Boomers are retiring in large numbers. Everyone is seeing and feeling the change in the workplace.
Off They Go
Many of them are planning to leave the workforce to enjoy the next chapter of life.
This soon-to-be mass retirement has caused younger workers to see the time to learn from those much wiser is now.
With succession plans looming for many companies, Millennials and Gen Xers are opening their minds. Thankfully, many Boomers are more than willing to share and help those younger workers.
Boomers Have Wisdom
In partnership with Express Employment Professionals, and covered by Supply Chain Dive, 59% of Boomer employees have shared much or all of the knowledge needed to perform their job responsibilities with their younger counterparts.
They Are Also Knowledgeable
In the office, Baby Boomers are more likely to feel knowledgeable (66%), and younger employees view their older coworkers as having valuable knowledge (61%), people they can learn from (48%), and role models (43%).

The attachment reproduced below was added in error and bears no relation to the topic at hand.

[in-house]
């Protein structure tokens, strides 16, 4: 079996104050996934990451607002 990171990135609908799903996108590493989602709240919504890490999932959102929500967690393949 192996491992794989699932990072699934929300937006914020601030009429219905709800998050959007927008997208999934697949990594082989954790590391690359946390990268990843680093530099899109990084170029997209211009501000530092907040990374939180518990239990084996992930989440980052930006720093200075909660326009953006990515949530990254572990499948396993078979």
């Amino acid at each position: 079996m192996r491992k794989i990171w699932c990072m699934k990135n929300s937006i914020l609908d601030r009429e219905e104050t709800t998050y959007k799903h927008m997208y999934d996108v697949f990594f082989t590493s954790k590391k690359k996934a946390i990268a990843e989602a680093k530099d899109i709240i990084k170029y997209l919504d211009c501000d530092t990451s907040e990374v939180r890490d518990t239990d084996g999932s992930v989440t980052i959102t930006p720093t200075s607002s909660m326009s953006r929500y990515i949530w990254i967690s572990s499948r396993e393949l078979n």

Will Anything Really Change?
Even with acknowledgment of the importance of knowledge sharing still more than a quarter of Baby Boomers (27%) reportedly say that the day-to-day processes within their organization change so often that the knowledge they have to contribute may be irrelevant by the time they leave the workforce.
To Share or Not to Share
These might be one-sided. 84% of U.S, employees claim that it is a significant loss when their Baby Boomer coworkers retire without sharing their years of knowledge. Young employees are quite unhappy when someone leaves without sharing.
Boomers Still Want to Work
Express Employment conducted a poll in April that showed 78% of workers between the ages of 57-75 would rather remain only semi-retired than abandoning the workforce entirely. Not all workplaces will accommodate this.
To Teach or Not to Teach
Express Employment International CEO Bill Stoller said: “Every generation brings value to the workforce, and time is running out to enact knowledge succession plans for these senior employees.”
This acknowledgment of the potential wisdom that can be passed from Baby Boomers to younger employees will hopefully inspire employers all over the country to open their minds and ears instead of being the typical young “know-it-all.”
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